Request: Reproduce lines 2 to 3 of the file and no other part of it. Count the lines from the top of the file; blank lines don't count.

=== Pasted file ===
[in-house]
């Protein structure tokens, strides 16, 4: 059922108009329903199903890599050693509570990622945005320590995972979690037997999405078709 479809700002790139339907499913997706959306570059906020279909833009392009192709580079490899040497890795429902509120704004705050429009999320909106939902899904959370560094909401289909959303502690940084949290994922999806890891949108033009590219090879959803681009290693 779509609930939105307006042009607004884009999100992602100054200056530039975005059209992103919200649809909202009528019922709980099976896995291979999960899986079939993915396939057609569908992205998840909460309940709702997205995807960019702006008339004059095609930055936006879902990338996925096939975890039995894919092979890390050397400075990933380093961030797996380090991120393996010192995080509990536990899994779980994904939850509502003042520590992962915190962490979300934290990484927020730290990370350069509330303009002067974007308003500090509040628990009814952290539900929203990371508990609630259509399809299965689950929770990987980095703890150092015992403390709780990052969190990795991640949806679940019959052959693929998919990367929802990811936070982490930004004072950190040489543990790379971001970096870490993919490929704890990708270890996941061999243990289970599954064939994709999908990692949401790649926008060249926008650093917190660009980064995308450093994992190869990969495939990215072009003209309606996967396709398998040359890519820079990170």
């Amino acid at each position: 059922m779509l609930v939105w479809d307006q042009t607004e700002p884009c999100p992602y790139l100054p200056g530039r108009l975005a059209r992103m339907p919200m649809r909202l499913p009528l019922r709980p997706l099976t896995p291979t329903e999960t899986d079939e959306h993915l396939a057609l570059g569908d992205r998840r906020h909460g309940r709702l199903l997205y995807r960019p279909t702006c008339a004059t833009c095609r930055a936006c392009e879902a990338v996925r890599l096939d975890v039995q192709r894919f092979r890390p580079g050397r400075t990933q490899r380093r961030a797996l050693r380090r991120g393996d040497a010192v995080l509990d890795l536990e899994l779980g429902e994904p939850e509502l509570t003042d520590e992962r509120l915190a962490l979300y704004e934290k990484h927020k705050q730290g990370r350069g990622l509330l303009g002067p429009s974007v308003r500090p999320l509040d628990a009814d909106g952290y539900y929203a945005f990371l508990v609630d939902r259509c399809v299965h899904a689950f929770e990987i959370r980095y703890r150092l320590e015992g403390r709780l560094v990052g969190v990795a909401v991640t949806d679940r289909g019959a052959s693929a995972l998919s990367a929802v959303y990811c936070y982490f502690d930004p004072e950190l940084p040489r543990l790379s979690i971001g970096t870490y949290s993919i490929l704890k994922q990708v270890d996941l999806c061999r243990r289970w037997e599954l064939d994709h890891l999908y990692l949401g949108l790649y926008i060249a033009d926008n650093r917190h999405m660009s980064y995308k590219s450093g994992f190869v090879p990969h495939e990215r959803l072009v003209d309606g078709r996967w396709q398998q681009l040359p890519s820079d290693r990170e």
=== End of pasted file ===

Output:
């Protein structure tokens, strides 16, 4: 059922108009329903199903890599050693509570990622945005320590995972979690037997999405078709 479809700002790139339907499913997706959306570059906020279909833009392009192709580079490899040497890795429902509120704004705050429009999320909106939902899904959370560094909401289909959303502690940084949290994922999806890891949108033009590219090879959803681009290693 779509609930939105307006042009607004884009999100992602100054200056530039975005059209992103919200649809909202009528019922709980099976896995291979999960899986079939993915396939057609569908992205998840909460309940709702997205995807960019702006008339004059095609930055936006879902990338996925096939975890039995894919092979890390050397400075990933380093961030797996380090991120393996010192995080509990536990899994779980994904939850509502003042520590992962915190962490979300934290990484927020730290990370350069509330303009002067974007308003500090509040628990009814952290539900929203990371508990609630259509399809299965689950929770990987980095703890150092015992403390709780990052969190990795991640949806679940019959052959693929998919990367929802990811936070982490930004004072950190040489543990790379971001970096870490993919490929704890990708270890996941061999243990289970599954064939994709999908990692949401790649926008060249926008650093917190660009980064995308450093994992190869990969495939990215072009003209309606996967396709398998040359890519820079990170």
């Amino acid at each position: 059922m779509l609930v939105w479809d307006q042009t607004e700002p884009c999100p992602y790139l100054p200056g530039r108009l975005a059209r992103m339907p919200m649809r909202l499913p009528l019922r709980p997706l099976t896995p291979t329903e999960t899986d079939e959306h993915l396939a057609l570059g569908d992205r998840r906020h909460g309940r709702l199903l997205y995807r960019p279909t702006c008339a004059t833009c095609r930055a936006c392009e879902a990338v996925r890599l096939d975890v039995q192709r894919f092979r890390p580079g050397r400075t990933q490899r380093r961030a797996l050693r380090r991120g393996d040497a010192v995080l509990d890795l536990e899994l779980g429902e994904p939850e509502l509570t003042d520590e992962r509120l915190a962490l979300y704004e934290k990484h927020k705050q730290g990370r350069g990622l509330l303009g002067p429009s974007v308003r500090p999320l509040d628990a009814d909106g952290y539900y929203a945005f990371l508990v609630d939902r259509c399809v299965h899904a689950f929770e990987i959370r980095y703890r150092l320590e015992g403390r709780l560094v990052g969190v990795a909401v991640t949806d679940r289909g019959a052959s693929a995972l998919s990367a929802v959303y990811c936070y982490f502690d930004p004072e950190l940084p040489r543990l790379s979690i971001g970096t870490y949290s993919i490929l704890k994922q990708v270890d996941l999806c061999r243990r289970w037997e599954l064939d994709h890891l999908y990692l949401g949108l790649y926008i060249a033009d926008n650093r917190h999405m660009s980064y995308k590219s450093g994992f190869v090879p990969h495939e990215r959803l072009v003209d309606g078709r996967w396709q398998q681009l040359p890519s820079d290693r990170e």